Puerto Ricans Use Moment in DNC Spotlight to Demand Freedom for Oscar López Rivera

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Not that it was a surprise, but last night Hillary Clinton officially became the Democratic nominee for president. In a more or less symbolic roll call, the DNC called upon delegations from the 50 states and Puerto Rico to cast their votes and put a proverbial bow on an otherwise tense primary season. All went according to plan, with emotional elegies for Sanders’ inspiring campaign mixed in with praise for Clinton’s historic nomination. And then Roberto Prats of the Puerto Rican delegation took the mic.

“The delegation of Puerto Rico [is] the only all-Latino delegation in this convention,” Prats beamed as the convention center erupted in riotous cheers. “La tierra de Sonia Sotomayor… Lin-Manuel Miranda, Ricky Martin, Jennifer López, and many more!” he continued. Described by a local Pennsylvania website as “the happiest delegate at the Democratic convention,” Prats lived up to the hype with his loud-and-proud display of Boricua political and cultural clout.

But that’s not the only thing that stood out about Puerto Rico’s moment in the national spotlight. Hoisted amidst the Puerto Rican and LGBT flags that surrounded Prats were two black t-shirts reading “Free Oscar López Rivera. 35 Years.” It’s perhaps the first time that Puerto Ricans have been able to bring the island’s most galvanizing social justice issue to a national platform, leading Google searches for the Independentista political prisoner to spike immediately after Prats spoke.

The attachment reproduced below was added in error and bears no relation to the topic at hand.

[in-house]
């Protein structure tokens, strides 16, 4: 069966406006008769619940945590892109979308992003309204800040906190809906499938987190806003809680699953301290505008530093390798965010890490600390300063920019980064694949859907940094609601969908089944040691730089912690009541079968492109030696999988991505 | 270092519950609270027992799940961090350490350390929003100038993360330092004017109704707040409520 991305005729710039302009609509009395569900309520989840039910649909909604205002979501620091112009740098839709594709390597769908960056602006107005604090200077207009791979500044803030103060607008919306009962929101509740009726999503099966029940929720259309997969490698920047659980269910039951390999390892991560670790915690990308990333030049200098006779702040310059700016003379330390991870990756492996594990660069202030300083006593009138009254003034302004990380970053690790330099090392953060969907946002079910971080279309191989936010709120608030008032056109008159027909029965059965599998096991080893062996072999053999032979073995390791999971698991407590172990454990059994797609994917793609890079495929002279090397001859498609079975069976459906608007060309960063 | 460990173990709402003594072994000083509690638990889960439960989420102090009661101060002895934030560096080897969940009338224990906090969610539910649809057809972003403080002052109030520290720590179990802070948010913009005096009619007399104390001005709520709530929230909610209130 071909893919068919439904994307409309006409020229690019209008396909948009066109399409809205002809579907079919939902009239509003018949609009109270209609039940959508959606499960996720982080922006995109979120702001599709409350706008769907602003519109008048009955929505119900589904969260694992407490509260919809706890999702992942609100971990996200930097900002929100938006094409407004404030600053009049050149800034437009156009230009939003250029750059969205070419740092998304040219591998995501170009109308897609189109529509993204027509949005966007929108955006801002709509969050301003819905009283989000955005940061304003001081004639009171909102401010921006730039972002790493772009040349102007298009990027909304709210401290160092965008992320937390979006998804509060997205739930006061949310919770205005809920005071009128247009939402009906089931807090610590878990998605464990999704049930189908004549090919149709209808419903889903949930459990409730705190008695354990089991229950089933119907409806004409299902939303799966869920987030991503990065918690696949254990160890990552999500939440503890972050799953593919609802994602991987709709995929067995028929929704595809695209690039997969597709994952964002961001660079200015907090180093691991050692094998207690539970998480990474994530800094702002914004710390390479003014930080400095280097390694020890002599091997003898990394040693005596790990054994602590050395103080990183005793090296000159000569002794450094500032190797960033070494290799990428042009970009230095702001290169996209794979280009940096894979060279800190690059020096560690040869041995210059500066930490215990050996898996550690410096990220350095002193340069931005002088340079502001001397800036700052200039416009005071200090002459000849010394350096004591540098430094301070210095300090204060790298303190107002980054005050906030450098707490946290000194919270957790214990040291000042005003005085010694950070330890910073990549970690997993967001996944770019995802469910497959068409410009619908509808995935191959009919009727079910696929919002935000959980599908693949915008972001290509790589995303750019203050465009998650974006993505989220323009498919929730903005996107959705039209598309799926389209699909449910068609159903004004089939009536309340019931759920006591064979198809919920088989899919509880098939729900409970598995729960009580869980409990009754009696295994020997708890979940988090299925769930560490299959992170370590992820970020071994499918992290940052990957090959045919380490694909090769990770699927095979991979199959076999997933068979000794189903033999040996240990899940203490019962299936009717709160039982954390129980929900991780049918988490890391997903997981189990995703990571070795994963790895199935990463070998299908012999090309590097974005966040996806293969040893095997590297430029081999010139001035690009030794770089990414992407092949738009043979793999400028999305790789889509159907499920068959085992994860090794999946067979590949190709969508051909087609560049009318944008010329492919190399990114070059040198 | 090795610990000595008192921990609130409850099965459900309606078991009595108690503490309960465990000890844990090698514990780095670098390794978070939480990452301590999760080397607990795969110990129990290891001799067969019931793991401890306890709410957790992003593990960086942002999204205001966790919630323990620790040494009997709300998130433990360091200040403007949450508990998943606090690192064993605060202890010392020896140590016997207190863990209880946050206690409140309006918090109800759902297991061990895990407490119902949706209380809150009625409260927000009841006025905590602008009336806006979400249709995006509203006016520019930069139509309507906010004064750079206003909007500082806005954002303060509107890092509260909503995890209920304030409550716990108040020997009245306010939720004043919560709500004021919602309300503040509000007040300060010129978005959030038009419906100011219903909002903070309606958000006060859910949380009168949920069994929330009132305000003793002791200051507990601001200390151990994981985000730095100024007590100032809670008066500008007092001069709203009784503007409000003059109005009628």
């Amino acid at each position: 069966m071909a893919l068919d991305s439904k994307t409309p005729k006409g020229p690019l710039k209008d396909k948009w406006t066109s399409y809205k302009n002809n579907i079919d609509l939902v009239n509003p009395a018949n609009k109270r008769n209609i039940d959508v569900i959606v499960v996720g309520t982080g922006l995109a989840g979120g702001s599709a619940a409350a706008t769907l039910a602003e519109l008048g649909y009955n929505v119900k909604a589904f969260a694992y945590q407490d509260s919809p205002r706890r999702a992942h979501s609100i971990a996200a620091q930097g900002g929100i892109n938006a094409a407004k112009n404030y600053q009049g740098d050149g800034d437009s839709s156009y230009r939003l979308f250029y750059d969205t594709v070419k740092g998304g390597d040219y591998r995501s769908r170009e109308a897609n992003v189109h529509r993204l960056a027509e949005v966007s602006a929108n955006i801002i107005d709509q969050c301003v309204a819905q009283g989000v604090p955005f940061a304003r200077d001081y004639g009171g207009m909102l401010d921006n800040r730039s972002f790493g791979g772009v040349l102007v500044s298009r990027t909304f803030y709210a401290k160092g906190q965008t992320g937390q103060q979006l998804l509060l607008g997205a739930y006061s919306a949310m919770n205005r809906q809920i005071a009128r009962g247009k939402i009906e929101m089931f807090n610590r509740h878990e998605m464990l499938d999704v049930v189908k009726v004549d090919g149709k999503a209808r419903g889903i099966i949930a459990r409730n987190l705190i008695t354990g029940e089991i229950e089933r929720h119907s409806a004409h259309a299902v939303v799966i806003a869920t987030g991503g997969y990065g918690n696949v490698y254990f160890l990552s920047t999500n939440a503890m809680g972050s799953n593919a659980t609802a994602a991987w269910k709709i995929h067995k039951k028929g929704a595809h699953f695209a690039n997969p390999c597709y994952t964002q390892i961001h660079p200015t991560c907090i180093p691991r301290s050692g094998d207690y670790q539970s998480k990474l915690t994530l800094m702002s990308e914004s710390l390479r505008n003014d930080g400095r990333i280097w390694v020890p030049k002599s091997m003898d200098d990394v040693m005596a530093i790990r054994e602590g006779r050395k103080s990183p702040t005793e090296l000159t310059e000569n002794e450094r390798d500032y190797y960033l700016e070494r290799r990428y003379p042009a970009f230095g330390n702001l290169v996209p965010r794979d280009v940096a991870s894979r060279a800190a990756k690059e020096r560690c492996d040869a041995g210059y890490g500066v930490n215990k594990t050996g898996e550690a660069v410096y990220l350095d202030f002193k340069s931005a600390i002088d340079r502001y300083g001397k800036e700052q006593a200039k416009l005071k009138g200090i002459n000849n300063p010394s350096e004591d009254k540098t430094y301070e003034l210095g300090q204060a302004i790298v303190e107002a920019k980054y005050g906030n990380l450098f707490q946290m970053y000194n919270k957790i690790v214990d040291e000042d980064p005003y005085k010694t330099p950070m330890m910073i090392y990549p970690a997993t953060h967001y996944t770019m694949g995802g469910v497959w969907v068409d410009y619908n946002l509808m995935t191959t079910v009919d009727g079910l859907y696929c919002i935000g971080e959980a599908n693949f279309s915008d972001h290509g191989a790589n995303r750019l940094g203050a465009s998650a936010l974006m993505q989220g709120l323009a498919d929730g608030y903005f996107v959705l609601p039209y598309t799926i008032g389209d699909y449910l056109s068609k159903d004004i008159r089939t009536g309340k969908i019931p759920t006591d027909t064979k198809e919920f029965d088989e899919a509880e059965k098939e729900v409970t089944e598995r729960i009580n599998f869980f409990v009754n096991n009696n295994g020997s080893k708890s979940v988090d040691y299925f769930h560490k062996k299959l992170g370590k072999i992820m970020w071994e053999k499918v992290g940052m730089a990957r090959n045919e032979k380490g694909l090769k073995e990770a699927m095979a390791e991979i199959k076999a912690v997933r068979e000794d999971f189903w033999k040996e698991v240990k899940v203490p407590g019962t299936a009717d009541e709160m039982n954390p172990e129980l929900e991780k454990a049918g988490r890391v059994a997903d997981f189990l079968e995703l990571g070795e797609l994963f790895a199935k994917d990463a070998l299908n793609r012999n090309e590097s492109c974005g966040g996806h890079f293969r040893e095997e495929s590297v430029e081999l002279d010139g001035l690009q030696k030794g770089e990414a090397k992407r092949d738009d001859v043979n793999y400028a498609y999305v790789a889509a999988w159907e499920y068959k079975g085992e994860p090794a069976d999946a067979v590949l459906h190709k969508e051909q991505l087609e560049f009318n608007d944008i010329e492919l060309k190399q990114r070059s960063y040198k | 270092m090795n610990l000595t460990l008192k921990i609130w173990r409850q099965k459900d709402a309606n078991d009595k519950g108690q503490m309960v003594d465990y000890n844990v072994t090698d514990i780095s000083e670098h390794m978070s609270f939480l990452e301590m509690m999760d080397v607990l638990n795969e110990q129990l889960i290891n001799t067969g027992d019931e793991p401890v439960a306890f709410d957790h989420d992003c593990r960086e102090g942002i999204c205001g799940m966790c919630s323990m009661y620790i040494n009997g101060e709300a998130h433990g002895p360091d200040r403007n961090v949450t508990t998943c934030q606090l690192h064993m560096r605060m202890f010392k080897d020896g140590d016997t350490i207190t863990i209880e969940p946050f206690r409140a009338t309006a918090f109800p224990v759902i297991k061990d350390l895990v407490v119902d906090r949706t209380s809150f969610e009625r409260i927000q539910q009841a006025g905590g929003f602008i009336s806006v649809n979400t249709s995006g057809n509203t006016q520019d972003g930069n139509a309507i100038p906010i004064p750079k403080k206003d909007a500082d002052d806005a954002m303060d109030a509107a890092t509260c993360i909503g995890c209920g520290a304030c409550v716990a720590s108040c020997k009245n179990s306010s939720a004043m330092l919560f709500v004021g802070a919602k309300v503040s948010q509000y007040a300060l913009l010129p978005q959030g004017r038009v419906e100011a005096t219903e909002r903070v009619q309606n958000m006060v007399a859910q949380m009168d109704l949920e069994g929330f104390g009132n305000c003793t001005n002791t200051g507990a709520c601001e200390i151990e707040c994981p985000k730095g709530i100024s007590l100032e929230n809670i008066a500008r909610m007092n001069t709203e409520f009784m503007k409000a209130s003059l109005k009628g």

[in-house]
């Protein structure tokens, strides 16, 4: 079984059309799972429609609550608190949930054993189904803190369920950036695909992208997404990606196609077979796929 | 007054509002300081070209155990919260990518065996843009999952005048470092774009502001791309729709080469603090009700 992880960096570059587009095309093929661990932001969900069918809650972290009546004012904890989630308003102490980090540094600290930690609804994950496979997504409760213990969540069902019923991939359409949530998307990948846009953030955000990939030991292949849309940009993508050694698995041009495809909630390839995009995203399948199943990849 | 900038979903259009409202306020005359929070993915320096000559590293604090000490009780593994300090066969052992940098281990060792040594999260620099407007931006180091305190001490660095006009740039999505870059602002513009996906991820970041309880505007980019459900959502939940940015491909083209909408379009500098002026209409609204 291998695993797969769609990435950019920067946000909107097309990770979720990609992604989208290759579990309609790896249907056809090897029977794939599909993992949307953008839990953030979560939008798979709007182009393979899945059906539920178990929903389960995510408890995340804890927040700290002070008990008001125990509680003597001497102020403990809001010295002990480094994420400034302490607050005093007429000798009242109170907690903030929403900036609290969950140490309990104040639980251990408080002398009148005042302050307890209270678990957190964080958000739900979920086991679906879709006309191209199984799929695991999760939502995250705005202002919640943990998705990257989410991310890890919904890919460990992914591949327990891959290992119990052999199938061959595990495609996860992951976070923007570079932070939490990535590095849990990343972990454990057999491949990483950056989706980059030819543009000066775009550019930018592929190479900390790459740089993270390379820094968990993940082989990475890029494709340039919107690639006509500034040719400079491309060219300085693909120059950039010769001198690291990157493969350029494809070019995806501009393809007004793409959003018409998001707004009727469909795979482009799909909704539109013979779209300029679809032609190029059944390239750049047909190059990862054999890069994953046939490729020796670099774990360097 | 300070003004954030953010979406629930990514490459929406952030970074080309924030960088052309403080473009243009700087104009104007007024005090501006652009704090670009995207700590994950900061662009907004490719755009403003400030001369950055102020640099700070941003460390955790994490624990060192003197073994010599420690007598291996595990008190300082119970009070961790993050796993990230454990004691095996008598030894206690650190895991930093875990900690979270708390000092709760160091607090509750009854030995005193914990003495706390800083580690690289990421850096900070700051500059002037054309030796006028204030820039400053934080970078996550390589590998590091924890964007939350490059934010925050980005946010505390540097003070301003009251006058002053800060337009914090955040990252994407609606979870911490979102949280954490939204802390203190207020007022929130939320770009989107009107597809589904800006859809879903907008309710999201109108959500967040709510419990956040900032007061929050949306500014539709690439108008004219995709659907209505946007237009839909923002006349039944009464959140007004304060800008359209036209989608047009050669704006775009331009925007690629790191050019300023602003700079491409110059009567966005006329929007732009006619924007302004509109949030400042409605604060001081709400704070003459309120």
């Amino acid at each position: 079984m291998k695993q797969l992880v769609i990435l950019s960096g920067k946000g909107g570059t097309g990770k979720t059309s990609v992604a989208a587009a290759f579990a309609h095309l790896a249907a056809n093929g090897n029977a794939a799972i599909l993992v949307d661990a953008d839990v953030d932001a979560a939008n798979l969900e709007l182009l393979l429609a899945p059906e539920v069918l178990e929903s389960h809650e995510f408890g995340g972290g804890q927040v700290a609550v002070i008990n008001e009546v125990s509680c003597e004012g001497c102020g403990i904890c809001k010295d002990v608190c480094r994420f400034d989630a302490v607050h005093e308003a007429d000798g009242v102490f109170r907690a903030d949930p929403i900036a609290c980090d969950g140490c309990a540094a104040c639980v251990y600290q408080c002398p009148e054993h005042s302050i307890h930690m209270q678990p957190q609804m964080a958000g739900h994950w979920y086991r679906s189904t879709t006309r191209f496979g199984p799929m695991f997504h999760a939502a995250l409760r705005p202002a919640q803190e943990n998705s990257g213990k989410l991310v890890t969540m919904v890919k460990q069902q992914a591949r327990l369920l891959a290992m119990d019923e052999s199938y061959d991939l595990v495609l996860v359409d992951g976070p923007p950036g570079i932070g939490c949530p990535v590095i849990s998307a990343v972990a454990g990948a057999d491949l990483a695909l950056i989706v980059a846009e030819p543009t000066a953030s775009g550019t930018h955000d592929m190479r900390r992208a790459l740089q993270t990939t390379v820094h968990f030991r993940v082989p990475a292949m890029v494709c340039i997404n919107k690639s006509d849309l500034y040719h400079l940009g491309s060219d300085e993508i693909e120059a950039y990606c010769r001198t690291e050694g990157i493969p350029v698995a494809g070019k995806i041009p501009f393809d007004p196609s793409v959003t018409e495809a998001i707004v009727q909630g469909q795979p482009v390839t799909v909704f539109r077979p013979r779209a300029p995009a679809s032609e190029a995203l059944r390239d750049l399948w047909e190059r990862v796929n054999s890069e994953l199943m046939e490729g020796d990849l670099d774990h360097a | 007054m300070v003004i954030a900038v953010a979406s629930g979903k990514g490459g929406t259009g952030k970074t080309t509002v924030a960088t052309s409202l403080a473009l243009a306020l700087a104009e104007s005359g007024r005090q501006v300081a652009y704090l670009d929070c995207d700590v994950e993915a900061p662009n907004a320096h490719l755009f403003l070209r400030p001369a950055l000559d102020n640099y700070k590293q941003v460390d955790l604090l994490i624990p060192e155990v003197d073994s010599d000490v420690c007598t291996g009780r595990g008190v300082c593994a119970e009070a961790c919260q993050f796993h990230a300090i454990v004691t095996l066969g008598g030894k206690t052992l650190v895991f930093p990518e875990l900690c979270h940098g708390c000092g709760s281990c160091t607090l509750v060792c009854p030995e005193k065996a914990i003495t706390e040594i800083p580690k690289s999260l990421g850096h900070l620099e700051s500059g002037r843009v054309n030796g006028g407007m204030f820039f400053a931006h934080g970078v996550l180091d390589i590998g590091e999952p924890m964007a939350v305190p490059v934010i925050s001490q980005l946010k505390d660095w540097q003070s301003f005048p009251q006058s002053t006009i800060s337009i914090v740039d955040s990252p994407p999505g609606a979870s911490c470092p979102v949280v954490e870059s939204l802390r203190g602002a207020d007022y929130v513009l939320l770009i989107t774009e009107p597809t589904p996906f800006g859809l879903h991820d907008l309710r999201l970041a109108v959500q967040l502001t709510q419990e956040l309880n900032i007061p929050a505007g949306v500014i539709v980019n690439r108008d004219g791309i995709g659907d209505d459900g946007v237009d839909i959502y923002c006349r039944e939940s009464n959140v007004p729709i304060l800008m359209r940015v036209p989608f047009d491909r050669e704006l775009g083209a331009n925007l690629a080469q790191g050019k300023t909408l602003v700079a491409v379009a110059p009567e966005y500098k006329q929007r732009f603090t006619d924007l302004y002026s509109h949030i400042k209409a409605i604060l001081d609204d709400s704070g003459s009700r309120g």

However, all has not been entirely harmonious inside Puerto Rico’s delegation. In a press release published earlier this month, Bernie Sanders’ 23 Puerto Rican delegates alleged they were not consulted for the drafting of the Democratic Party Platform’s Puerto Rico Plank, and complained that the language employed regarding the island’s political and economic situation was “superficial and out of touch.”

Included among the delegates’ unheeded recommendations was “recognition that Puerto Rico is a colony, the right for Puerto Rico to determine its future political relationship with the United States, restructuring of government debt,” and of course “the immediate liberation of the long-time political prisoner Oscar Lopez.”